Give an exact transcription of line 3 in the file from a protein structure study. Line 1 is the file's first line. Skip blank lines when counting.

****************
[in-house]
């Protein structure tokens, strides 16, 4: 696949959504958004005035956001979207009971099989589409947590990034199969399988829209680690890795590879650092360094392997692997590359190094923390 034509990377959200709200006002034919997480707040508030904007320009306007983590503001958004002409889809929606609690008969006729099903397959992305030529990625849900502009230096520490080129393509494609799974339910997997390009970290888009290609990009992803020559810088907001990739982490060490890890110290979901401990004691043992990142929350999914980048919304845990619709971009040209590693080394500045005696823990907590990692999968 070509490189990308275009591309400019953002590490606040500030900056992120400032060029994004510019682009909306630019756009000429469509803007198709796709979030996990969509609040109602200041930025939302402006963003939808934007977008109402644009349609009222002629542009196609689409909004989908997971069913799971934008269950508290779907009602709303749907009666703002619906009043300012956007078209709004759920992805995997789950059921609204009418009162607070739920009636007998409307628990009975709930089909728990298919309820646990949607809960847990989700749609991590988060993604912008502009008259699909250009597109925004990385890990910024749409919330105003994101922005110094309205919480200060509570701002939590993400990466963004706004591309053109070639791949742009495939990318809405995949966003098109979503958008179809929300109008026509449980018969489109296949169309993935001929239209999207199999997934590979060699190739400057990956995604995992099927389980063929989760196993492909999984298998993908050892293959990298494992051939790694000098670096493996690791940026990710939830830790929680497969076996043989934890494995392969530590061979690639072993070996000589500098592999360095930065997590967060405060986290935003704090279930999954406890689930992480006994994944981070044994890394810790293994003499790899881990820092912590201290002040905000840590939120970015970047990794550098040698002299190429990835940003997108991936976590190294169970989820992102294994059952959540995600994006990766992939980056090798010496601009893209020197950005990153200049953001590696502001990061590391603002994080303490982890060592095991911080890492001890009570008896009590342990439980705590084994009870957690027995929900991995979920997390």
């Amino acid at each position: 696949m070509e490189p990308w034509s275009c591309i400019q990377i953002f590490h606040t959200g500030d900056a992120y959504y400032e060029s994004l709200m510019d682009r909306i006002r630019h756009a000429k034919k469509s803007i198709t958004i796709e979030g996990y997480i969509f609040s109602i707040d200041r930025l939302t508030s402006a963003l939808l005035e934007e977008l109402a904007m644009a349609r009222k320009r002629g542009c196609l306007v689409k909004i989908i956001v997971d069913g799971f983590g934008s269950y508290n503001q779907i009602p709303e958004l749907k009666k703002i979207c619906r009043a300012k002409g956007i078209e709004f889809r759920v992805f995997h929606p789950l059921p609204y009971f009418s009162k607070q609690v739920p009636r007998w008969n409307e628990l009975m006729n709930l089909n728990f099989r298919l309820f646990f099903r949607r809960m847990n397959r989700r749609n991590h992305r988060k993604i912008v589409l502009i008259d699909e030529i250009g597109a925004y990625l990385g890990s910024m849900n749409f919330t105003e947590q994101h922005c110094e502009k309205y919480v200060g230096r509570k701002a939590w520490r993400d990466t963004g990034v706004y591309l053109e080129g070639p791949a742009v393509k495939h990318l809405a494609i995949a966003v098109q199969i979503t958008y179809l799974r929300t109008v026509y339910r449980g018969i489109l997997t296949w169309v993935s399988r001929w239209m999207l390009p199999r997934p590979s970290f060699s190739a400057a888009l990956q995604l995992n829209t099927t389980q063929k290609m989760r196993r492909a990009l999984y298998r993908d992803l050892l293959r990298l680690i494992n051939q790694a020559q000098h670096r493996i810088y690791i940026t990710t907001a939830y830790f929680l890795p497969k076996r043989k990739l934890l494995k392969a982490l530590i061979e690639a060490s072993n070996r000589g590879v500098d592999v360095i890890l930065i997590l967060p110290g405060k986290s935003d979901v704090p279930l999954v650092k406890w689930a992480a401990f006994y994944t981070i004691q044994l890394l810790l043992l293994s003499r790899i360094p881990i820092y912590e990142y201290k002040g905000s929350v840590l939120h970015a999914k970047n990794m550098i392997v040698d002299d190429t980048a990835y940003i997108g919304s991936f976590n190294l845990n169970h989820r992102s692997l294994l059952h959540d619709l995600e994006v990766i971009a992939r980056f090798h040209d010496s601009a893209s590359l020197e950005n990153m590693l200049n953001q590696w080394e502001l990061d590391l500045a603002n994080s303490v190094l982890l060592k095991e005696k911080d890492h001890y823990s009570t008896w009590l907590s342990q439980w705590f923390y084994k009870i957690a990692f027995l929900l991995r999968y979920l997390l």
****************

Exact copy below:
């Amino acid at each position: 696949m070509e490189p990308w034509s275009c591309i400019q990377i953002f590490h606040t959200g500030d900056a992120y959504y400032e060029s994004l709200m510019d682009r909306i006002r630019h756009a000429k034919k469509s803007i198709t958004i796709e979030g996990y997480i969509f609040s109602i707040d200041r930025l939302t508030s402006a963003l939808l005035e934007e977008l109402a904007m644009a349609r009222k320009r002629g542009c196609l306007v689409k909004i989908i956001v997971d069913g799971f983590g934008s269950y508290n503001q779907i009602p709303e958004l749907k009666k703002i979207c619906r009043a300012k002409g956007i078209e709004f889809r759920v992805f995997h929606p789950l059921p609204y009971f009418s009162k607070q609690v739920p009636r007998w008969n409307e628990l009975m006729n709930l089909n728990f099989r298919l309820f646990f099903r949607r809960m847990n397959r989700r749609n991590h992305r988060k993604i912008v589409l502009i008259d699909e030529i250009g597109a925004y990625l990385g890990s910024m849900n749409f919330t105003e947590q994101h922005c110094e502009k309205y919480v200060g230096r509570k701002a939590w520490r993400d990466t963004g990034v706004y591309l053109e080129g070639p791949a742009v393509k495939h990318l809405a494609i995949a966003v098109q199969i979503t958008y179809l799974r929300t109008v026509y339910r449980g018969i489109l997997t296949w169309v993935s399988r001929w239209m999207l390009p199999r997934p590979s970290f060699s190739a400057a888009l990956q995604l995992n829209t099927t389980q063929k290609m989760r196993r492909a990009l999984y298998r993908d992803l050892l293959r990298l680690i494992n051939q790694a020559q000098h670096r493996i810088y690791i940026t990710t907001a939830y830790f929680l890795p497969k076996r043989k990739l934890l494995k392969a982490l530590i061979e690639a060490s072993n070996r000589g590879v500098d592999v360095i890890l930065i997590l967060p110290g405060k986290s935003d979901v704090p279930l999954v650092k406890w689930a992480a401990f006994y994944t981070i004691q044994l890394l810790l043992l293994s003499r790899i360094p881990i820092y912590e990142y201290k002040g905000s929350v840590l939120h970015a999914k970047n990794m550098i392997v040698d002299d190429t980048a990835y940003i997108g919304s991936f976590n190294l845990n169970h989820r992102s692997l294994l059952h959540d619709l995600e994006v990766i971009a992939r980056f090798h040209d010496s601009a893209s590359l020197e950005n990153m590693l200049n953001q590696w080394e502001l990061d590391l500045a603002n994080s303490v190094l982890l060592k095991e005696k911080d890492h001890y823990s009570t008896w009590l907590s342990q439980w705590f923390y084994k009870i957690a990692f027995l929900l991995r999968y979920l997390l």